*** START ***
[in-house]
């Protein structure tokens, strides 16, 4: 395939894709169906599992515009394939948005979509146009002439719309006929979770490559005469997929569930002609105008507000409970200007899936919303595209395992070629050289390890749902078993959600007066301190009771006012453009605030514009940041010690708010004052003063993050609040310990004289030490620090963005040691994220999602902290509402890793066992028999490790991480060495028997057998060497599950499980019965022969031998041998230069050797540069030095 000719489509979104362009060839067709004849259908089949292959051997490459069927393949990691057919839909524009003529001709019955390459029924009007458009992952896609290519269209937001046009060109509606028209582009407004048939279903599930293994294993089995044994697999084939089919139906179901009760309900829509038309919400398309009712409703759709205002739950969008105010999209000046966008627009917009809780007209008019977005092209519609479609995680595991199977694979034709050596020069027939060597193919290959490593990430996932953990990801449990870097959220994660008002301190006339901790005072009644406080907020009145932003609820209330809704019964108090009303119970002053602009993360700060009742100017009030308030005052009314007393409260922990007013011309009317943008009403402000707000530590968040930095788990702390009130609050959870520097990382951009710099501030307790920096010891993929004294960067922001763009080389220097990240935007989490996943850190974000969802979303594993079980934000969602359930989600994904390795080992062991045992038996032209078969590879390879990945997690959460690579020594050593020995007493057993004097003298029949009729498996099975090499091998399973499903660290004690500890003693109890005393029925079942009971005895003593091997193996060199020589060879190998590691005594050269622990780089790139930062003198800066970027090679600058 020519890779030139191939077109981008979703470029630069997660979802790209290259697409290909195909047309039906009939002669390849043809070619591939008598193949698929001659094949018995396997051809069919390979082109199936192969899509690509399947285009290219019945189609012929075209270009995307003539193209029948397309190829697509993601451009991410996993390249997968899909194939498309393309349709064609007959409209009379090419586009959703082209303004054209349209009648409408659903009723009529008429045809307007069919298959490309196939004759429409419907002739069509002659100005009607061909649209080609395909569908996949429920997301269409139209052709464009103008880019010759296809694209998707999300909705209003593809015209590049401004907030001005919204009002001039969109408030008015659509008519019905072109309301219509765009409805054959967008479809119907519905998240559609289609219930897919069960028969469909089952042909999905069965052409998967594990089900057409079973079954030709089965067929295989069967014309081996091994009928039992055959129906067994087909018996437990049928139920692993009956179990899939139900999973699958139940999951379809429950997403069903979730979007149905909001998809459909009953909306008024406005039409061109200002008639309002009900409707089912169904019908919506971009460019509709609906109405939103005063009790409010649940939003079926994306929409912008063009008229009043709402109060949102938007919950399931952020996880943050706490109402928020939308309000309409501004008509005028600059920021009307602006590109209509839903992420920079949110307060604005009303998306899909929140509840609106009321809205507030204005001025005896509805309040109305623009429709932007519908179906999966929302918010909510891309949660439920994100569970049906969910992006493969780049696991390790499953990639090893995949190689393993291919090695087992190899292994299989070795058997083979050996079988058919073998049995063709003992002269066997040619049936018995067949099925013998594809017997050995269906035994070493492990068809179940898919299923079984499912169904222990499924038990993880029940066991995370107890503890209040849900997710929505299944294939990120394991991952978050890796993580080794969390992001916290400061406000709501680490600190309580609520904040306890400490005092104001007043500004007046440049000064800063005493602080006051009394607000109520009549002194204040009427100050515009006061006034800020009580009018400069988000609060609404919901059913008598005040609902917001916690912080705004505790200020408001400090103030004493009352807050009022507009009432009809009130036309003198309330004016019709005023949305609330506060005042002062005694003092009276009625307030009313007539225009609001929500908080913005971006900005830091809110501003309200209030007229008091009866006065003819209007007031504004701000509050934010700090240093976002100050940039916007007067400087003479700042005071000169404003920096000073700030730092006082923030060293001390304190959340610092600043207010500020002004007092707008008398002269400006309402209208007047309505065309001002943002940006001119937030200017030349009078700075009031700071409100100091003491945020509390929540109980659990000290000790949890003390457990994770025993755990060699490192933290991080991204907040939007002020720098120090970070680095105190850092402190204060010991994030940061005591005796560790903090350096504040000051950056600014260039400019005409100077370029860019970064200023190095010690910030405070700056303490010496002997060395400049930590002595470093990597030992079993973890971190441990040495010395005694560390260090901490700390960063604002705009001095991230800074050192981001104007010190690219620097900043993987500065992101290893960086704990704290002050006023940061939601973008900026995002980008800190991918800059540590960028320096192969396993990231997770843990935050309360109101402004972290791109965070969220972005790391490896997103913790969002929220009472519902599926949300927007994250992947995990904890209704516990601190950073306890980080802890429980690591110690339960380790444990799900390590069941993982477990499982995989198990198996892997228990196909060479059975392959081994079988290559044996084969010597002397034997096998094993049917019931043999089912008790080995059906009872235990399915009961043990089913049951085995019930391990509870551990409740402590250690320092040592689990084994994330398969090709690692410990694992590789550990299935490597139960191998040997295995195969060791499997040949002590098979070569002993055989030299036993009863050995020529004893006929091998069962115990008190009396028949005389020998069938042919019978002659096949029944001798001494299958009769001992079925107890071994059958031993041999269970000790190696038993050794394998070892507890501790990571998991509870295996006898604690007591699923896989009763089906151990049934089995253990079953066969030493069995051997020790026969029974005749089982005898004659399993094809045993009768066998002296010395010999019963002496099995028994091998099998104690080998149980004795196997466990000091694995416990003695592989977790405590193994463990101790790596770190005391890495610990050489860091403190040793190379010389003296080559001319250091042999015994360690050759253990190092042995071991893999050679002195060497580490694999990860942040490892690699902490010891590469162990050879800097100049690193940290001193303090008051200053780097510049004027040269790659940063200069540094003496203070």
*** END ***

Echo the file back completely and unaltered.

[in-house]
């Protein structure tokens, strides 16, 4: 395939894709169906599992515009394939948005979509146009002439719309006929979770490559005469997929569930002609105008507000409970200007899936919303595209395992070629050289390890749902078993959600007066301190009771006012453009605030514009940041010690708010004052003063993050609040310990004289030490620090963005040691994220999602902290509402890793066992028999490790991480060495028997057998060497599950499980019965022969031998041998230069050797540069030095 000719489509979104362009060839067709004849259908089949292959051997490459069927393949990691057919839909524009003529001709019955390459029924009007458009992952896609290519269209937001046009060109509606028209582009407004048939279903599930293994294993089995044994697999084939089919139906179901009760309900829509038309919400398309009712409703759709205002739950969008105010999209000046966008627009917009809780007209008019977005092209519609479609995680595991199977694979034709050596020069027939060597193919290959490593990430996932953990990801449990870097959220994660008002301190006339901790005072009644406080907020009145932003609820209330809704019964108090009303119970002053602009993360700060009742100017009030308030005052009314007393409260922990007013011309009317943008009403402000707000530590968040930095788990702390009130609050959870520097990382951009710099501030307790920096010891993929004294960067922001763009080389220097990240935007989490996943850190974000969802979303594993079980934000969602359930989600994904390795080992062991045992038996032209078969590879390879990945997690959460690579020594050593020995007493057993004097003298029949009729498996099975090499091998399973499903660290004690500890003693109890005393029925079942009971005895003593091997193996060199020589060879190998590691005594050269622990780089790139930062003198800066970027090679600058 020519890779030139191939077109981008979703470029630069997660979802790209290259697409290909195909047309039906009939002669390849043809070619591939008598193949698929001659094949018995396997051809069919390979082109199936192969899509690509399947285009290219019945189609012929075209270009995307003539193209029948397309190829697509993601451009991410996993390249997968899909194939498309393309349709064609007959409209009379090419586009959703082209303004054209349209009648409408659903009723009529008429045809307007069919298959490309196939004759429409419907002739069509002659100005009607061909649209080609395909569908996949429920997301269409139209052709464009103008880019010759296809694209998707999300909705209003593809015209590049401004907030001005919204009002001039969109408030008015659509008519019905072109309301219509765009409805054959967008479809119907519905998240559609289609219930897919069960028969469909089952042909999905069965052409998967594990089900057409079973079954030709089965067929295989069967014309081996091994009928039992055959129906067994087909018996437990049928139920692993009956179990899939139900999973699958139940999951379809429950997403069903979730979007149905909001998809459909009953909306008024406005039409061109200002008639309002009900409707089912169904019908919506971009460019509709609906109405939103005063009790409010649940939003079926994306929409912008063009008229009043709402109060949102938007919950399931952020996880943050706490109402928020939308309000309409501004008509005028600059920021009307602006590109209509839903992420920079949110307060604005009303998306899909929140509840609106009321809205507030204005001025005896509805309040109305623009429709932007519908179906999966929302918010909510891309949660439920994100569970049906969910992006493969780049696991390790499953990639090893995949190689393993291919090695087992190899292994299989070795058997083979050996079988058919073998049995063709003992002269066997040619049936018995067949099925013998594809017997050995269906035994070493492990068809179940898919299923079984499912169904222990499924038990993880029940066991995370107890503890209040849900997710929505299944294939990120394991991952978050890796993580080794969390992001916290400061406000709501680490600190309580609520904040306890400490005092104001007043500004007046440049000064800063005493602080006051009394607000109520009549002194204040009427100050515009006061006034800020009580009018400069988000609060609404919901059913008598005040609902917001916690912080705004505790200020408001400090103030004493009352807050009022507009009432009809009130036309003198309330004016019709005023949305609330506060005042002062005694003092009276009625307030009313007539225009609001929500908080913005971006900005830091809110501003309200209030007229008091009866006065003819209007007031504004701000509050934010700090240093976002100050940039916007007067400087003479700042005071000169404003920096000073700030730092006082923030060293001390304190959340610092600043207010500020002004007092707008008398002269400006309402209208007047309505065309001002943002940006001119937030200017030349009078700075009031700071409100100091003491945020509390929540109980659990000290000790949890003390457990994770025993755990060699490192933290991080991204907040939007002020720098120090970070680095105190850092402190204060010991994030940061005591005796560790903090350096504040000051950056600014260039400019005409100077370029860019970064200023190095010690910030405070700056303490010496002997060395400049930590002595470093990597030992079993973890971190441990040495010395005694560390260090901490700390960063604002705009001095991230800074050192981001104007010190690219620097900043993987500065992101290893960086704990704290002050006023940061939601973008900026995002980008800190991918800059540590960028320096192969396993990231997770843990935050309360109101402004972290791109965070969220972005790391490896997103913790969002929220009472519902599926949300927007994250992947995990904890209704516990601190950073306890980080802890429980690591110690339960380790444990799900390590069941993982477990499982995989198990198996892997228990196909060479059975392959081994079988290559044996084969010597002397034997096998094993049917019931043999089912008790080995059906009872235990399915009961043990089913049951085995019930391990509870551990409740402590250690320092040592689990084994994330398969090709690692410990694992590789550990299935490597139960191998040997295995195969060791499997040949002590098979070569002993055989030299036993009863050995020529004893006929091998069962115990008190009396028949005389020998069938042919019978002659096949029944001798001494299958009769001992079925107890071994059958031993041999269970000790190696038993050794394998070892507890501790990571998991509870295996006898604690007591699923896989009763089906151990049934089995253990079953066969030493069995051997020790026969029974005749089982005898004659399993094809045993009768066998002296010395010999019963002496099995028994091998099998104690080998149980004795196997466990000091694995416990003695592989977790405590193994463990101790790596770190005391890495610990050489860091403190040793190379010389003296080559001319250091042999015994360690050759253990190092042995071991893999050679002195060497580490694999990860942040490892690699902490010891590469162990050879800097100049690193940290001193303090008051200053780097510049004027040269790659940063200069540094003496203070």